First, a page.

After a while, I took the hint and decided to turn the Cybertary business model into a franchise opportunity. This way, we could continue to meet the growing client demand and provide more opportunities for moms, disabled, and caregivers to work from home at a professional wage. We set-up the franchise model so that franchisees can also outsource work to each other, based on the client’s needs and skill levels of team members, so that we are each individually doing what we do best. Now, people can own their Cybertary business, add their own teams and service their own client base using the Cybertary branding and infrastructure.  
We launched the franchise opportunity in April 2007, and now have more than 20 active franchisees throughout the United States, including two Regional Developers. Cybertary has grown into a network of professional Virtual Assistants, primarily served by stay-at-home moms, who assist small businesses and entrepreneurs who have realized they can’t “do it all” and have balance. Cybertary also gives enterprising stay-at-home moms, or dads, the opportunity to utilize their professional skills and find work/life balance.

Q:  How did you come up with the idea to start this business?
A:  After looking at a variety of home-based business ideas, I stumbled upon virtual assisting. I knew that many small businesses needed help but couldn’t afford to hire on-site or temporary workers and that many skilled professionals were losing their jobs. I decided to help both small businesses and professionals by creating Cybertary, which is a coined term…like a secretary in cyberspace.

Q: What were your main lifestyle and business goals when you established Cybertary?
A:  I wanted to start a business that I could grow, one that would allow me to travel less and spend more time with my family. Cybertary has allowed me to achieve this. I’m now more involved in my daughters’ lives and not watching it from the sidelines. 

Truthfully, some days feel a bit more “balanced” than others. To a certain extent, work/life balance is more about strategic integration and conscious choices. The key is to integrate work into your life, as opposed to the other way around, by aligning your behaviors with your priorities. This is a lesson that my girls taught me.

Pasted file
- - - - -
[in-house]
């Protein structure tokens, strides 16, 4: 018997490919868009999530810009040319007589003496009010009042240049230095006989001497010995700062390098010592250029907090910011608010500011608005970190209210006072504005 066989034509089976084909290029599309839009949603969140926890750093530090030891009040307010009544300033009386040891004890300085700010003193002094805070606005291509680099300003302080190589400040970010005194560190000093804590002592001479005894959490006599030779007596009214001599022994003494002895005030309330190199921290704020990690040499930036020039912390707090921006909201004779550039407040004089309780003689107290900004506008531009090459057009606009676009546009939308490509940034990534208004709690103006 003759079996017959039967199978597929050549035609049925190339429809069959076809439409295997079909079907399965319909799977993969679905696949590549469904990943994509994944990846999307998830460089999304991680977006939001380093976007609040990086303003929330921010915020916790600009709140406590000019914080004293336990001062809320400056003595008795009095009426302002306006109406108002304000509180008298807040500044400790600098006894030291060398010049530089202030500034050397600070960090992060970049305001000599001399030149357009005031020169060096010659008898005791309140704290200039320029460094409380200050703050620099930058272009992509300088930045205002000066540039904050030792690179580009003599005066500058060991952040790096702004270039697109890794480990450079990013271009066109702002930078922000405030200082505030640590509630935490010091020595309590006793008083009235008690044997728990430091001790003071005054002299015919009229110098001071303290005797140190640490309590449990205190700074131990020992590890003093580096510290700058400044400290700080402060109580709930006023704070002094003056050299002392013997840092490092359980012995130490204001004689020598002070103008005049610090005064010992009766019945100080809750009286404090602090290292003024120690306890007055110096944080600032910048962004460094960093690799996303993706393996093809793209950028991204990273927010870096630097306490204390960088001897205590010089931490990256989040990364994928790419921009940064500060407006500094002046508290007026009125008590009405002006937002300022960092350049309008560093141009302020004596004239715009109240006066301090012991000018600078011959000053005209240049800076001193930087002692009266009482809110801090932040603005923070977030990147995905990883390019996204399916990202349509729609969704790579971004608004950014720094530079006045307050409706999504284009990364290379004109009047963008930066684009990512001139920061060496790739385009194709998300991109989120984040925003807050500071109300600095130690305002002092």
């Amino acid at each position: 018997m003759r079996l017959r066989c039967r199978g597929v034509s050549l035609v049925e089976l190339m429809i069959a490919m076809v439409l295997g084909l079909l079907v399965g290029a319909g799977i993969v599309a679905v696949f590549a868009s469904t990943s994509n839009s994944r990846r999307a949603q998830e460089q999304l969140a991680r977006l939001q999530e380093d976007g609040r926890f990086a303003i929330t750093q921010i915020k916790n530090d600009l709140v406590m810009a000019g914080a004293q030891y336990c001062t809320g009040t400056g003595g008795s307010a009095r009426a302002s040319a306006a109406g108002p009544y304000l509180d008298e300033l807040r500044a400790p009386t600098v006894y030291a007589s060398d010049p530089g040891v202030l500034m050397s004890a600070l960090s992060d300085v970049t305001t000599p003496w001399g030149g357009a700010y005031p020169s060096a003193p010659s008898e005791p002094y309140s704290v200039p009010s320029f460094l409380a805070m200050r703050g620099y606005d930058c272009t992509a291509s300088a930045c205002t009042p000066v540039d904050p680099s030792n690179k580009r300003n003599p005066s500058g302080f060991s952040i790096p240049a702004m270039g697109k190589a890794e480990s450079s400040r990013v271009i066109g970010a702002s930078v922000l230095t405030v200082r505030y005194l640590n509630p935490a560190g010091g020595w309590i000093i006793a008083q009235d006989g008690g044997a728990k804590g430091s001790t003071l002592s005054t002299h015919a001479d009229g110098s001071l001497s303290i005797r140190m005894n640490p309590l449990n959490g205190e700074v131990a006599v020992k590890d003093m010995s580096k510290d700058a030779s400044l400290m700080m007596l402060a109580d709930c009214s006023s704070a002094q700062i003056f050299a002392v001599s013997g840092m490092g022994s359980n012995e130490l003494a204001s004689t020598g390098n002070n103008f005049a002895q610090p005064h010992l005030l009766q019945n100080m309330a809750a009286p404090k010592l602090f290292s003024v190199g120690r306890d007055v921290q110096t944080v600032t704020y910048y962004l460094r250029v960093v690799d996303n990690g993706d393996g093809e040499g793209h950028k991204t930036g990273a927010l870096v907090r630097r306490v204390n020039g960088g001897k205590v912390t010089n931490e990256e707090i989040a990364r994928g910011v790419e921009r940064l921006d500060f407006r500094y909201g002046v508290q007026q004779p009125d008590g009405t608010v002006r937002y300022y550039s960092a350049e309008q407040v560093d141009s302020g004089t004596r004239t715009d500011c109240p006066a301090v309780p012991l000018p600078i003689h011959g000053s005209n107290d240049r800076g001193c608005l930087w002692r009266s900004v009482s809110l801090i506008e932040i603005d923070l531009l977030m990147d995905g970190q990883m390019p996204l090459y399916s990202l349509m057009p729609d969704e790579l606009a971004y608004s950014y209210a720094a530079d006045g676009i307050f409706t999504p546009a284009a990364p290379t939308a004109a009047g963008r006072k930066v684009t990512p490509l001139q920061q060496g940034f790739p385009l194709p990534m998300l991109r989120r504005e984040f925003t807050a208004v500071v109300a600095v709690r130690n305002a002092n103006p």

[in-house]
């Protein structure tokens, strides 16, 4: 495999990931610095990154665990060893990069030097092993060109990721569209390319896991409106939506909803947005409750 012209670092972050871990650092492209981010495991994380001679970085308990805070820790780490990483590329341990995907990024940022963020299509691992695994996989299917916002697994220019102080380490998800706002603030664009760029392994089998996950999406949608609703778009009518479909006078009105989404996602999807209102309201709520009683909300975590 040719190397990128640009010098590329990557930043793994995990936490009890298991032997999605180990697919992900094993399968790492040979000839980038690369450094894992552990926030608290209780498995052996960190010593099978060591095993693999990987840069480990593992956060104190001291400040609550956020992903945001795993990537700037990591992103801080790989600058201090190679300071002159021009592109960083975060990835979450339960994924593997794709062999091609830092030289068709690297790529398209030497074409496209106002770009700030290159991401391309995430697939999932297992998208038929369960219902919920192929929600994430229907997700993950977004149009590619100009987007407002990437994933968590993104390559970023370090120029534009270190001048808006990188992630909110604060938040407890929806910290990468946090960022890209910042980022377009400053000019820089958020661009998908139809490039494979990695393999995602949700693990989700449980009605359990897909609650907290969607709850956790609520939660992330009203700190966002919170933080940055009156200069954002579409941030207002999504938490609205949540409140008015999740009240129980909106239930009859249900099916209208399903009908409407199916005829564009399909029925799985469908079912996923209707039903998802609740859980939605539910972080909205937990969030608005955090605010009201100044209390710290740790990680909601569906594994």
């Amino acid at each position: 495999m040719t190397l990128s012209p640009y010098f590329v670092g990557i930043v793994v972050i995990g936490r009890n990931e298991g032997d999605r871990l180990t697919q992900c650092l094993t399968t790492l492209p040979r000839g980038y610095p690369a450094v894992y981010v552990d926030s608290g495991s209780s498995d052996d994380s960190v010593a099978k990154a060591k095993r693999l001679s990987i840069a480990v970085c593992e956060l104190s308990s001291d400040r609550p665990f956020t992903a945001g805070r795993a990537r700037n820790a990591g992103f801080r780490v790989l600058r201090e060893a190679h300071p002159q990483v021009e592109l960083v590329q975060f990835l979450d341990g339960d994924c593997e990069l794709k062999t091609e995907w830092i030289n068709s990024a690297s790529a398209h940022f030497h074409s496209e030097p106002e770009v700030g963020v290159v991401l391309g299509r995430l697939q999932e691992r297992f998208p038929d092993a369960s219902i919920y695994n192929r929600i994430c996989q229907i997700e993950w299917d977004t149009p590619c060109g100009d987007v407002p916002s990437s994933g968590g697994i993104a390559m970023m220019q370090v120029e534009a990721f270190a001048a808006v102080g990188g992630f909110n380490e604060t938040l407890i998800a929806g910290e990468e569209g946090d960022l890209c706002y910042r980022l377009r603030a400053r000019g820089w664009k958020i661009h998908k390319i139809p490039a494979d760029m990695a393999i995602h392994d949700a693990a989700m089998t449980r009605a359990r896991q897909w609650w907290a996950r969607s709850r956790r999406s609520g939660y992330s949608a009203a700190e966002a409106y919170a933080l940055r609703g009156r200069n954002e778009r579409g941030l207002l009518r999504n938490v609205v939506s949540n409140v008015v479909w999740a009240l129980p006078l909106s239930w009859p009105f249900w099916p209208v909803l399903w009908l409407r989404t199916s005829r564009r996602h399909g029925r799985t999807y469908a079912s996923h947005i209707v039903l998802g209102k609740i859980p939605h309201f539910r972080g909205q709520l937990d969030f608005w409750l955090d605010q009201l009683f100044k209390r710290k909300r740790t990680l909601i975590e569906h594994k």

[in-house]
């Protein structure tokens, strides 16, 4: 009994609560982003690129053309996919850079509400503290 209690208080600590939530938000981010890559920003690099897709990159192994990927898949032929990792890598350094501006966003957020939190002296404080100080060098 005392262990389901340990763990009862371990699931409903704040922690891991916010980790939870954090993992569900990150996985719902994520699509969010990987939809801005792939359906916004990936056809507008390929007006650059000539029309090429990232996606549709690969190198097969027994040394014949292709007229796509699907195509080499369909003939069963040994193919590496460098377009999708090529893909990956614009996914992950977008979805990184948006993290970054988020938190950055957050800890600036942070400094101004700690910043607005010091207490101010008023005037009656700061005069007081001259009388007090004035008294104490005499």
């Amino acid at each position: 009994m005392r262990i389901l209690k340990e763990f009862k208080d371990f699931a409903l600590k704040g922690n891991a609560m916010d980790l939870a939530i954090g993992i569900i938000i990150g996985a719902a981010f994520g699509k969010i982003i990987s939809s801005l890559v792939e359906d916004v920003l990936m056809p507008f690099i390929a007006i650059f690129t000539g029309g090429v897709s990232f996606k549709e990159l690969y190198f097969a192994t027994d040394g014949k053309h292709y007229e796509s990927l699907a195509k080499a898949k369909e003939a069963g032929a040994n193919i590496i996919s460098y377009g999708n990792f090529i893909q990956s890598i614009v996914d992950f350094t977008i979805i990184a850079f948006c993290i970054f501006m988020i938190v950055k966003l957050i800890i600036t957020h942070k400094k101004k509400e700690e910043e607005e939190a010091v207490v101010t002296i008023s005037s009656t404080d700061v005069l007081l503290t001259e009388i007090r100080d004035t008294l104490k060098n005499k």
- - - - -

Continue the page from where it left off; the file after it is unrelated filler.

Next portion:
What also helps me is to keep a fairly rigid schedule, including calendaring things like laundry, breaks and exercise time. I calendar when I will respond to emails and when I will return voice messages. I schedule time to work on projects so that I am continuously evolving and building on our business model for the franchisees’ benefit. Keeping such a regimented schedule allows me to ensure that I make progress every day to improve the business, and don’t get stuck in auto-pilot or neglect my first priority – my family.  

Q:  How has the business evolved since you started it?
A:  Because the Cybertary business has seen success fairly quickly, I get a lot of questions from new entrepreneurs like, "How did you do it?" or "What's your secret to success?" At first, I found myself stammering a little for an answer that felt authentic. It's not that I had any doubt about the hard work I had put into the business, it's just that there was this critical bit of "magic" that happened along the way as well - and both have been instrumental in Cybertary's success.

There have been three different phases in Cybertary’s growth. Initially the vision was pretty small. I just wanted to be at home with my family and work independently. Then as the demand for Cybertary exceeded my personal capacity and clients continued to ask me to do things that were outside of my personal fortes, the vision and mission were realigned to include a team of Cybertaries with a varied array of expertise. After we had been in business for a few months and news was getting around about Cybertary, people started to look at my marketing materials and website and presume Cybertary was a franchise. When I told them that I founded it myself, their eyes got big and then they would ask if I had ever considered franchising.  After hearing that multiple times, the potential for Cybertary truly revealed itself. I started interviewing franchising consultants to take my small business national. 
Our current vision is to grow to be the industry leader for Virtual Assistance, setting the highest quality and customer service standards for our Cybertary teams as well as the industry as a whole. We are building a national presence and highly regarded name recognition in the business community by establishing multiple collaborative and cohesive teams of Virtual Assistants. Together, with their complimentary skill sets, Cybertaries can commit to excellence while meeting the broad range of administrative needs of the small business owner.

Q:  What skills do people need to become franchisees?
A:  * Five years experience in a professional or corporate environment. Experience in business development, project management or team management a plus. 

* The availability and interest to develop their business full time.
* Ability to manage, develop and self-start projects. 
* An outgoing personality and extraordinary people skills. 
* Proficiency in Microsoft Office with overall technological savvy. 
* Excellent verbal and written communication skills 
* The ability and desire to follow an established and proven business system

Q:  What were the most difficult challenges you faced as your business began to grow?